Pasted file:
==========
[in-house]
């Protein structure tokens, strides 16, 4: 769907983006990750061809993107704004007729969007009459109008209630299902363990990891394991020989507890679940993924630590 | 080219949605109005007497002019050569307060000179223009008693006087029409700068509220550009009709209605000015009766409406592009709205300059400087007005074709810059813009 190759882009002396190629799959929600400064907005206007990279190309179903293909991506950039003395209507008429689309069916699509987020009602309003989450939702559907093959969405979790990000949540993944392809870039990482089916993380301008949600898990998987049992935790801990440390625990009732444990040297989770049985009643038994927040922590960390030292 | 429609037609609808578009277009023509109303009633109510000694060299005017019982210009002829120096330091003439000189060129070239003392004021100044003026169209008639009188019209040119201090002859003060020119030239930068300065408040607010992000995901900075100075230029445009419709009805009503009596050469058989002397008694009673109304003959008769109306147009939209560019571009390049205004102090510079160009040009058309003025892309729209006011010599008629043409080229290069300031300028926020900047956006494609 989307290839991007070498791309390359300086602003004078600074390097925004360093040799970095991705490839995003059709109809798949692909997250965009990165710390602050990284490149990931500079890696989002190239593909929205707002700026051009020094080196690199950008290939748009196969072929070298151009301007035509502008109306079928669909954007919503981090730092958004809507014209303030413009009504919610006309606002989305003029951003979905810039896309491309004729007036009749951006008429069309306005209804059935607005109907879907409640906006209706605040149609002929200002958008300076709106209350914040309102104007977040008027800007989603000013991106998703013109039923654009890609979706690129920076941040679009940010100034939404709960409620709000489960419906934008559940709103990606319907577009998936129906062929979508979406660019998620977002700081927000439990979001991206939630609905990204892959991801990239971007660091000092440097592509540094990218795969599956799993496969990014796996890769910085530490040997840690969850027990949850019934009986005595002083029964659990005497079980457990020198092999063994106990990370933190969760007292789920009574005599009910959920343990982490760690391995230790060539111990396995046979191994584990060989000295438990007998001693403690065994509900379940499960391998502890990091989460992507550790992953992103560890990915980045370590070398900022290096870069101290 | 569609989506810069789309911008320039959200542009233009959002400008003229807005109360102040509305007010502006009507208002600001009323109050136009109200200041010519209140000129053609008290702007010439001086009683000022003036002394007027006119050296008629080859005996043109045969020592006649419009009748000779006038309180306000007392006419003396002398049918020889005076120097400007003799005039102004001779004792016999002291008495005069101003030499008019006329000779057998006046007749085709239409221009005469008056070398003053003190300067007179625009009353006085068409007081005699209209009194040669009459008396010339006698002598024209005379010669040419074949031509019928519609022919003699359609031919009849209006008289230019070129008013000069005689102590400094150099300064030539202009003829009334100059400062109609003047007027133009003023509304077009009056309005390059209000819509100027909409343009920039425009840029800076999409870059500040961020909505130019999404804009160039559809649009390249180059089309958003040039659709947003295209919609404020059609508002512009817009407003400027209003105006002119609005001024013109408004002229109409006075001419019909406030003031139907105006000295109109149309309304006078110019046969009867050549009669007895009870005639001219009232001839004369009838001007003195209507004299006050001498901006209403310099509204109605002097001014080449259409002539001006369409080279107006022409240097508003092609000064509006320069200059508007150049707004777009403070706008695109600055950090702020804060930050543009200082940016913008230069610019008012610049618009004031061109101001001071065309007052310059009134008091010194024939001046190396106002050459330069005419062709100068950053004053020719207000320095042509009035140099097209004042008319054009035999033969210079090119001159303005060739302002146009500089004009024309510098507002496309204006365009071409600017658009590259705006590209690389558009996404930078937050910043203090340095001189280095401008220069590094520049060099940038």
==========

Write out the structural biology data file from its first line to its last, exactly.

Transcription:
[in-house]
């Protein structure tokens, strides 16, 4: 769907983006990750061809993107704004007729969007009459109008209630299902363990990891394991020989507890679940993924630590 | 080219949605109005007497002019050569307060000179223009008693006087029409700068509220550009009709209605000015009766409406592009709205300059400087007005074709810059813009 190759882009002396190629799959929600400064907005206007990279190309179903293909991506950039003395209507008429689309069916699509987020009602309003989450939702559907093959969405979790990000949540993944392809870039990482089916993380301008949600898990998987049992935790801990440390625990009732444990040297989770049985009643038994927040922590960390030292 | 429609037609609808578009277009023509109303009633109510000694060299005017019982210009002829120096330091003439000189060129070239003392004021100044003026169209008639009188019209040119201090002859003060020119030239930068300065408040607010992000995901900075100075230029445009419709009805009503009596050469058989002397008694009673109304003959008769109306147009939209560019571009390049205004102090510079160009040009058309003025892309729209006011010599008629043409080229290069300031300028926020900047956006494609 989307290839991007070498791309390359300086602003004078600074390097925004360093040799970095991705490839995003059709109809798949692909997250965009990165710390602050990284490149990931500079890696989002190239593909929205707002700026051009020094080196690199950008290939748009196969072929070298151009301007035509502008109306079928669909954007919503981090730092958004809507014209303030413009009504919610006309606002989305003029951003979905810039896309491309004729007036009749951006008429069309306005209804059935607005109907879907409640906006209706605040149609002929200002958008300076709106209350914040309102104007977040008027800007989603000013991106998703013109039923654009890609979706690129920076941040679009940010100034939404709960409620709000489960419906934008559940709103990606319907577009998936129906062929979508979406660019998620977002700081927000439990979001991206939630609905990204892959991801990239971007660091000092440097592509540094990218795969599956799993496969990014796996890769910085530490040997840690969850027990949850019934009986005595002083029964659990005497079980457990020198092999063994106990990370933190969760007292789920009574005599009910959920343990982490760690391995230790060539111990396995046979191994584990060989000295438990007998001693403690065994509900379940499960391998502890990091989460992507550790992953992103560890990915980045370590070398900022290096870069101290 | 569609989506810069789309911008320039959200542009233009959002400008003229807005109360102040509305007010502006009507208002600001009323109050136009109200200041010519209140000129053609008290702007010439001086009683000022003036002394007027006119050296008629080859005996043109045969020592006649419009009748000779006038309180306000007392006419003396002398049918020889005076120097400007003799005039102004001779004792016999002291008495005069101003030499008019006329000779057998006046007749085709239409221009005469008056070398003053003190300067007179625009009353006085068409007081005699209209009194040669009459008396010339006698002598024209005379010669040419074949031509019928519609022919003699359609031919009849209006008289230019070129008013000069005689102590400094150099300064030539202009003829009334100059400062109609003047007027133009003023509304077009009056309005390059209000819509100027909409343009920039425009840029800076999409870059500040961020909505130019999404804009160039559809649009390249180059089309958003040039659709947003295209919609404020059609508002512009817009407003400027209003105006002119609005001024013109408004002229109409006075001419019909406030003031139907105006000295109109149309309304006078110019046969009867050549009669007895009870005639001219009232001839004369009838001007003195209507004299006050001498901006209403310099509204109605002097001014080449259409002539001006369409080279107006022409240097508003092609000064509006320069200059508007150049707004777009403070706008695109600055950090702020804060930050543009200082940016913008230069610019008012610049618009004031061109101001001071065309007052310059009134008091010194024939001046190396106002050459330069005419062709100068950053004053020719207000320095042509009035140099097209004042008319054009035999033969210079090119001159303005060739302002146009500089004009024309510098507002496309204006365009071409600017658009590259705006590209690389558009996404930078937050910043203090340095001189280095401008220069590094520049060099940038």